Crew members said certain staples, pasta, for instance, are regular items on the menu. Fresh vegetables are served up for two weeks after the ship leaves a port but in the days that follow the menus turn predictable, pasta and beans, and canned foods.
Space being in short supply on a 24-metre vessel, each crew member is allowed one trunk full of clothing and other personal belongings. The cabin is chock-a-block, packed full of bunks and hammocks to make sleeping arrangements possible for all.
The Captain's quarters, however, are in a class of their own, perhaps indicating why mutiny in the ranks was a common occurrence in olden days. And what does he do for relaxation out on the high seas? "Read historical novels, Philosophy, etc," he says.
While one injured crew member will be sent back to Australia for a month's recovery (she was in a hotel recuperating), young Christine Henschien (24) was awaiting the doctor's verdict on the injury to her spine, hoping she would be allowed to remain on board. Christine was hurt when she slipped on deck and had spent a few days being confined to her bunk.
The ship's crew, six women and ten men, which includes a ship's carpenter, engineer in training, historian and deckhands, in addition to the chief officer and second mate had got together a week prior to the voyage. They were selected on applications sent in along with resumes, past experience and references. They were drawn from many different backgrounds, Australian, Dutch, New Zealand, English and American.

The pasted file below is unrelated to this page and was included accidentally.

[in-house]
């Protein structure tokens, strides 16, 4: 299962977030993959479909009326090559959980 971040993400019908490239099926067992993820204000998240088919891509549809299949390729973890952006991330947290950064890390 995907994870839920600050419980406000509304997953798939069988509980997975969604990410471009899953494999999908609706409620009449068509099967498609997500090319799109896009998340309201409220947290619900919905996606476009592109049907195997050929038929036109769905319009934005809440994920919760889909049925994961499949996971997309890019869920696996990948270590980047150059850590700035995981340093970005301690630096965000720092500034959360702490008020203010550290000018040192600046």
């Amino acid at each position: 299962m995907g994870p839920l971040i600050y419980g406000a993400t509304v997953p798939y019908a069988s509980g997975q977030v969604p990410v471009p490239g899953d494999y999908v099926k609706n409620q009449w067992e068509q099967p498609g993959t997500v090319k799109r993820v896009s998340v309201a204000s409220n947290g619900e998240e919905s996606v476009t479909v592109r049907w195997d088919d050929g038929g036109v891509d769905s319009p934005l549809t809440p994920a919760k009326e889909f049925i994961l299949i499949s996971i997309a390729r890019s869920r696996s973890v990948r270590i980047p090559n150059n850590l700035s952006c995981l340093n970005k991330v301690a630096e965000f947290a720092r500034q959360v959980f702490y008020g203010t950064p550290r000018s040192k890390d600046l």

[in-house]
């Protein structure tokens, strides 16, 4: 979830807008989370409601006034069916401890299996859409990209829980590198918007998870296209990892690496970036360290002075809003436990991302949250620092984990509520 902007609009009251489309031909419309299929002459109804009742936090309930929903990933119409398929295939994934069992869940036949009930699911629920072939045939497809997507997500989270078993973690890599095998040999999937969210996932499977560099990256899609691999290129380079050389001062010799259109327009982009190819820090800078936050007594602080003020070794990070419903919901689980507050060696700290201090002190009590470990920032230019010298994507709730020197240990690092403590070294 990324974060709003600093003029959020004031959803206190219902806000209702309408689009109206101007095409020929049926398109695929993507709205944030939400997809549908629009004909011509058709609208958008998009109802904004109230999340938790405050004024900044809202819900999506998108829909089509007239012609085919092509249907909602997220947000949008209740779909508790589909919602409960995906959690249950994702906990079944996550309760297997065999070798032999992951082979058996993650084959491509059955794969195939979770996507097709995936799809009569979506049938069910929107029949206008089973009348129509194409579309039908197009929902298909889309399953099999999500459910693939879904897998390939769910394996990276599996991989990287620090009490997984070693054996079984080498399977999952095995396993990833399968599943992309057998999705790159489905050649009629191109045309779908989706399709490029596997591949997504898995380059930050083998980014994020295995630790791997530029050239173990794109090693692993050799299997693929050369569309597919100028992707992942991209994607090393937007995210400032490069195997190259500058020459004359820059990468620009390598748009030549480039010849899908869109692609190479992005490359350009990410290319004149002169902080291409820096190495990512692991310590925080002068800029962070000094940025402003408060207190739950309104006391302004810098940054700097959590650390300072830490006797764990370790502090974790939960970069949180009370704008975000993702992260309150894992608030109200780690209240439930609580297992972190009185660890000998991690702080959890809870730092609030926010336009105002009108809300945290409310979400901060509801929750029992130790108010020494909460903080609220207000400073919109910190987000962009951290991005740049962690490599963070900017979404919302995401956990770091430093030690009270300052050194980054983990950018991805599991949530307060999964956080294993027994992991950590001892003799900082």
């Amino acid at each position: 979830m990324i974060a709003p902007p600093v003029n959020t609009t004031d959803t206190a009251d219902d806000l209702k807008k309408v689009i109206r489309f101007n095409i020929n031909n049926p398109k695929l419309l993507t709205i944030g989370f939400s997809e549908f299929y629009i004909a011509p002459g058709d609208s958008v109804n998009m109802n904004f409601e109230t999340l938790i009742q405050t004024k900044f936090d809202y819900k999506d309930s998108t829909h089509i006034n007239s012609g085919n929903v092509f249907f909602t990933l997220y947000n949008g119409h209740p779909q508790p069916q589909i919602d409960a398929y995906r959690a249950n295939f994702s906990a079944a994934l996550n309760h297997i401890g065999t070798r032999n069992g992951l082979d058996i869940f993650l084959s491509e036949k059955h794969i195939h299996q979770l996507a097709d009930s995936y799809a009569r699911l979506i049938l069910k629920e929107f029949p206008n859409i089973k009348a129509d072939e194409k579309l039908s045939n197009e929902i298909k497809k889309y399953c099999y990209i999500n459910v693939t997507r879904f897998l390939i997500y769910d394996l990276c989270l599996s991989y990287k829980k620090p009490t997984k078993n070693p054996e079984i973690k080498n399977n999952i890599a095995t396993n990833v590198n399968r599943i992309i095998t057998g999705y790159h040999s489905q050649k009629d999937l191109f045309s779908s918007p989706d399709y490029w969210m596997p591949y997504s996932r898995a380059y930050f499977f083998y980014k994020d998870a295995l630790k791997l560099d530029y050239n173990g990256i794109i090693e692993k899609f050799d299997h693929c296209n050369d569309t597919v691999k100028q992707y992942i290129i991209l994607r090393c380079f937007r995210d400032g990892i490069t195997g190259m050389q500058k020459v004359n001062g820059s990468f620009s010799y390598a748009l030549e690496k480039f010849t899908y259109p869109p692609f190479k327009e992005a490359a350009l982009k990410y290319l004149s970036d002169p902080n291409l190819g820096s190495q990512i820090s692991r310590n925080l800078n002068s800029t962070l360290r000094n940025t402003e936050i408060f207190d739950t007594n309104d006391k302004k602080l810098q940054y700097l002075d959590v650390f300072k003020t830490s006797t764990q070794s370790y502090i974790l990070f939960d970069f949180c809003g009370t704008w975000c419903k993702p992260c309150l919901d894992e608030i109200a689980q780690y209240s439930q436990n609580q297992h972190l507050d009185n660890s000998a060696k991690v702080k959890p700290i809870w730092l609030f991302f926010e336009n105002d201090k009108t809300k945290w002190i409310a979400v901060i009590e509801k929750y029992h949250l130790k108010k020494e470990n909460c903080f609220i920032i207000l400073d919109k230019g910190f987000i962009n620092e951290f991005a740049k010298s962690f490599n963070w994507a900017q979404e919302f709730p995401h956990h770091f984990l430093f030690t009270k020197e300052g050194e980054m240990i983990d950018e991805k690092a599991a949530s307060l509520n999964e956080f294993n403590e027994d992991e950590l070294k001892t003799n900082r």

Three of the crew members had never really sailed before and six had done only small coastal trips on private yachts. A new crew member joined them in Galle.
The captain was emphatic that as sailors the men and women were equally good on board. Everyone worked 12 hours a day out at sea.
However, with only 14 crew members possibly setting sail from Galle, the Captain's Log entry read: "We are going to be short handed for the next leg."
So they will be hoping for calmer seas ahead. The winds can be totally extreme, picking up from a speed of 10-15 knots and going up to 30 to 40 knots. "Just before the Equator there were many storms," said Christine who finished High School a couple of years ago. Christine who initially was studying to become a nurse, said that since that didn't work out she had come to Australia for a couple of years. "When I wanted to go back I saw this ship was going to sail to Holland, so I joined it in Jakarta."
For leisure, crew members read books and listen to music CDs etc. Three laptop computers on board allow for e-mailing and other activities. Two of the computers are for the ship's work, e-mail, satellite communications, ship's log etc. Modern navigator equipment such as Radar GPS is also available on board. The third computer is used by a crew member who writes articles for a youth group.
The Duyfken was scheduled to leave Galle on Saturday, sailing to Mauruitius, Cape Town, St. Helena, Ascension Island, and the Azores before heading back to the Netherlands, next year, hopefully in time for Queen Beatrix's birthday on April 3.